Gender, Topics, and Publication: Clues from Political Science?


A new study in political science provides evidence for an explanation of why “women are more likely to leave the profession than men” and why “those who stay are promoted at lower rates.”

The study, “You Research Like a Girl: Gendered Research Agendas and Their Implications,” looks at the gender distribution of authors on various topics in political science and then checks to see how well those topics are discussed in top political science journals.

The authors, Ellen M. Key (Appalachian State) and Jane Lawrence Sumner (Minnesota), used dissertation topics in political science to determine the gender distribution on specific topics and created the following chart depicting them:

from “You Research Like a Girl: Gendered Research Agendas and Their Implications” by Ellen M. Key and Jane Lawrence Sumner

They then asked, “Are topics most favored by women less likely to appear in top journals?” adding:

If this were true, it could provide an explanation for the leaky pipeline. That is, if women pursue topics that—for whatever reason—are less likely to be published in major journals than topics pursued by men, they may fare less well in tenure and promotion and therefore be less likely to be promoted or more likely to leave the discipline. If “appearing in the top three journals” is also a heuristic for being valued by the field as a whole, this could indicate that topics written about more often by women may be less valued by hiring committees, suggesting another pathway by which women may leave the discipline.

They looked at three top journals—American Political Science Review (APSR), American Journal of Political Science (AJPS), and Journal of Politics (JOP) for the years 2000–2018—and found that “topics favored by women tend to appear at low rates in these journals, whereas topics favored by men appear at fairly high rates.”

Might there be a similar phenomenon in philosophy?

At this stage I don’t think we have as careful a consideration of the evidence for our discipline to draw this conclusion. We do have at least one depiction of the gender distribution of philosophy research topics. However, it is based on paper topics, rather than dissertation topics, which Key and Sumner chose to use because topic choice at the dissertation stage is likely less corrupted by the topic-publication bias they were exploring. We also have some studies showing publication discrepancies by gender (e.g., women are less represented in top ethics journals, women are less represented in top philosophy journals), but to my knowledge there has not been much work determining the causes of this.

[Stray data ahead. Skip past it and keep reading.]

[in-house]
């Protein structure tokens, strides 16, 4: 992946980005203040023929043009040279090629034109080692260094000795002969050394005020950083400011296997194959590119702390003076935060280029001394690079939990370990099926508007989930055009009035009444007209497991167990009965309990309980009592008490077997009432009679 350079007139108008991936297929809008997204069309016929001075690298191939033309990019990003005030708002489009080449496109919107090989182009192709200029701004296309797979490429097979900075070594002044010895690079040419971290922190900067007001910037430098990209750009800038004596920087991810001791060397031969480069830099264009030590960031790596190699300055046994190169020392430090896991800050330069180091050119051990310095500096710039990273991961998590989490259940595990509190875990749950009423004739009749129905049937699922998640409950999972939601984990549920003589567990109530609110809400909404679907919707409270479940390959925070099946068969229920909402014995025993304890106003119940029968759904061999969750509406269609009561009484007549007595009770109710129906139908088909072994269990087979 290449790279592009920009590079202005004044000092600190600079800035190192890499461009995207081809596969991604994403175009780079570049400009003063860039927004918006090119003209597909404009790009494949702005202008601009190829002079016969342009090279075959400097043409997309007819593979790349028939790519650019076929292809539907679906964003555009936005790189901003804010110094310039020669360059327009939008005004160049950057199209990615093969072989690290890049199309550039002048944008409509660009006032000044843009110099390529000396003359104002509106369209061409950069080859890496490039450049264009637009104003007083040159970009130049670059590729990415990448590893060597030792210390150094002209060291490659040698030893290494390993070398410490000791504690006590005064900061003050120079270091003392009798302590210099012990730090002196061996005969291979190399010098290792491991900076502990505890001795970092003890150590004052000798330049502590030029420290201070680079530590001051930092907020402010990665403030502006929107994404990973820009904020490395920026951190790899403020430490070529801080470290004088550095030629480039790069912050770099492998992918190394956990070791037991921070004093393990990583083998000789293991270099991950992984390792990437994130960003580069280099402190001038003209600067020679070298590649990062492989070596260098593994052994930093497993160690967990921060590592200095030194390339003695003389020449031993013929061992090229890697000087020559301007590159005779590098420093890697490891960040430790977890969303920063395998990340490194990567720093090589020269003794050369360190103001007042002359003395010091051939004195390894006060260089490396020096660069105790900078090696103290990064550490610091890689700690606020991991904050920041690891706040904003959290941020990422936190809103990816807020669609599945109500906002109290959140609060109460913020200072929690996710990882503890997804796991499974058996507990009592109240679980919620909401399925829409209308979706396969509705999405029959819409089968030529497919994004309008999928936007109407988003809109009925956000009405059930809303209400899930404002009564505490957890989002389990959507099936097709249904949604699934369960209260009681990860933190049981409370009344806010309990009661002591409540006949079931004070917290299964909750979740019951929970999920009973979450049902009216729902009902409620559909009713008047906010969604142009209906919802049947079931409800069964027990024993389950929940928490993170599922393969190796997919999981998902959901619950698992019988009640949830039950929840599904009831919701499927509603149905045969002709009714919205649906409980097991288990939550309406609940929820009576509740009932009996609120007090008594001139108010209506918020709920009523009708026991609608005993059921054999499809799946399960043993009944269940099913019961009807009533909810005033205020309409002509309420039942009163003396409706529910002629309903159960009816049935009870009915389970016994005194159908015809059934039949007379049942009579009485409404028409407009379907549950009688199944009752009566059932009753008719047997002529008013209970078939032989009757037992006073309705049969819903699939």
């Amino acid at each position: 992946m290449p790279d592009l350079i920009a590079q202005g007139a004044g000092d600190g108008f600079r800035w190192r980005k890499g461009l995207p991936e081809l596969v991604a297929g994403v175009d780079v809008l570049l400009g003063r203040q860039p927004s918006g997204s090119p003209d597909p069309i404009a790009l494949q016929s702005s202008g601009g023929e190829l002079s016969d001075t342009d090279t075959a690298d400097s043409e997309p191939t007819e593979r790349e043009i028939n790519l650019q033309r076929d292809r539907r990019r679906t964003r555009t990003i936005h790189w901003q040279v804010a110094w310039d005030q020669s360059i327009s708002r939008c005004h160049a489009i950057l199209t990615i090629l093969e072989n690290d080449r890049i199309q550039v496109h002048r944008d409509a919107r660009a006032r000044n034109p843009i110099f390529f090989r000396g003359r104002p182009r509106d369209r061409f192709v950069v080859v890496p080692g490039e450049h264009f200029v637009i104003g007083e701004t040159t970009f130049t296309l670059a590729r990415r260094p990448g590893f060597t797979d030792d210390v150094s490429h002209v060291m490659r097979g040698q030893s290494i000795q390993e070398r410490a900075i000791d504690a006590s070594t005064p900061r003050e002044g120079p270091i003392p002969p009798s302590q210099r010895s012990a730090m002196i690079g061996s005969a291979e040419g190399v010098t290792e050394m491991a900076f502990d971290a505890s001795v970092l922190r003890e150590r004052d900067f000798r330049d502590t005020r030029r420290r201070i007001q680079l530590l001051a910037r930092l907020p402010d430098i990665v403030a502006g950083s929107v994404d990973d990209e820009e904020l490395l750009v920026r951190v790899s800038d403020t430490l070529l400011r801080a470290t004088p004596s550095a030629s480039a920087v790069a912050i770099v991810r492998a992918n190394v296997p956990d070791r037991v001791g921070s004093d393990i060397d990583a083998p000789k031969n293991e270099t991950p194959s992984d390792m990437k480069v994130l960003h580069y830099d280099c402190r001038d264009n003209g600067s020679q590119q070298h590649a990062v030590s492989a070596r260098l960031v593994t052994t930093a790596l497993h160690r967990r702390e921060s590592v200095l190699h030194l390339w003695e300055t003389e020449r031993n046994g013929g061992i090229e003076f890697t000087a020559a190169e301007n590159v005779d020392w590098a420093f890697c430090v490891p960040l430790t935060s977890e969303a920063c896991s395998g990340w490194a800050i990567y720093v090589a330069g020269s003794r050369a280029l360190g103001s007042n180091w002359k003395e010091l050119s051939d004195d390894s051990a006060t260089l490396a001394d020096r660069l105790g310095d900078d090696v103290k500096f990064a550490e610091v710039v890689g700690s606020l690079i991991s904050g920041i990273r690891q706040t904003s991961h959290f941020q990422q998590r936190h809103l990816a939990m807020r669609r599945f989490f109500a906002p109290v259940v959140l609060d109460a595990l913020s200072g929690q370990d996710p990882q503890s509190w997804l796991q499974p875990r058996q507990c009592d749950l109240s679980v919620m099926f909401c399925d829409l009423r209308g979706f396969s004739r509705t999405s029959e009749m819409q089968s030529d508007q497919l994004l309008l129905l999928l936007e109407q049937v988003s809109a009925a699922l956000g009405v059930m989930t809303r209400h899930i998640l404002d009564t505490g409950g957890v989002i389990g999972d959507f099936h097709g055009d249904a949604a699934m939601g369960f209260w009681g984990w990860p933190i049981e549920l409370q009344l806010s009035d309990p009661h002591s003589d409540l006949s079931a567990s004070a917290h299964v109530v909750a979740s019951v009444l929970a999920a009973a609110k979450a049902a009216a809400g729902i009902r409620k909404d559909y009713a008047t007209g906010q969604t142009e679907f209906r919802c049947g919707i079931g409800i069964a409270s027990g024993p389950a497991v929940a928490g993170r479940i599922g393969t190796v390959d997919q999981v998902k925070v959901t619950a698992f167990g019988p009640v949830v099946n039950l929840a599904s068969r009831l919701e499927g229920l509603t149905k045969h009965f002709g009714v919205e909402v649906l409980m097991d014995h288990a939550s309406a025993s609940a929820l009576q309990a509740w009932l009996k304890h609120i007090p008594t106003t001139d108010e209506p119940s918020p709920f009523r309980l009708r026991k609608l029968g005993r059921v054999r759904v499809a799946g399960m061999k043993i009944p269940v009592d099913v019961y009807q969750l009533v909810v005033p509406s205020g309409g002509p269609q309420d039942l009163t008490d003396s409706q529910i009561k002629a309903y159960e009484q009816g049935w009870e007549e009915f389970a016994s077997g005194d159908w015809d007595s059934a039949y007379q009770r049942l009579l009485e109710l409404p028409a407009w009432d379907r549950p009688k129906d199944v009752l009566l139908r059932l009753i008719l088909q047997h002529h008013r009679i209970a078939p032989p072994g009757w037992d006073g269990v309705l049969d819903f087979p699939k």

Pointers to other relevant work are welcome.

Related: Demographic Diversity is Good for PhilosophyUnderappreciated Articles by Women Philosophers 2008-2018Ways to Increase Diversity of Authors in Philosophy JournalsPercentages of U.S. Doctorates in Philosophy Given to Women and to Minorities, 1973-2014

 

guest
7 Comments
Oldest
Newest Most Voted
Inline Feedbacks
View all comments
Joseph Rachiele
Joseph Rachiele
2 years ago

Interesting article! This part seemed important:

“Moreover, in AJPS, the seven women-gendered topics were the primary subject of 8.3% of articles, whereas the four topics associated with men were the primary subject of 20.2% of articles. For APSR, the percentages were, respectively, 8.1% and 20.1% and for JOP, 5.6% and 19.2%. Nevertheless, this is roughly proportionate to the primary topics in our dissertation sample: 8% of dissertation abstracts were women-gendered topics, 21.1% were topics favored by men, and 71% were gender-neutral topics. This means that although topics favored by women appear at lower rates than other topics in the top three journals, it is the same lower rate at which they appear in dissertations.”

So, if the top three journals receive submissions on topics proportional to their prevalence in dissertations, would this mean that the top three journals aren’t less likely to publish on topics where the dissertations are mostly written by women?
Report

Joseph Rachiele
Joseph Rachiele
Reply to  Joseph Rachiele
2 years ago

Woops. Forgot an ellipse before “Nevertheless”Report

Professor Apricot
Professor Apricot
2 years ago

Which came first, the chicken or the egg?Report

Professor K
Professor K
Reply to  Professor Apricot
2 years ago

The egg, because chickens evolved from small dinosaurs.Report

Professor Apricot
Professor Apricot
Reply to  Professor K
2 years ago

Which came first, the demoralised profession or the substitution of facetious wisecracking for serious discussion of issues affecting us all?Report

Rick
Rick
2 years ago

Seems interesting that the most-female topic is “race/gender” and the most-male topic is “critical theory”. Report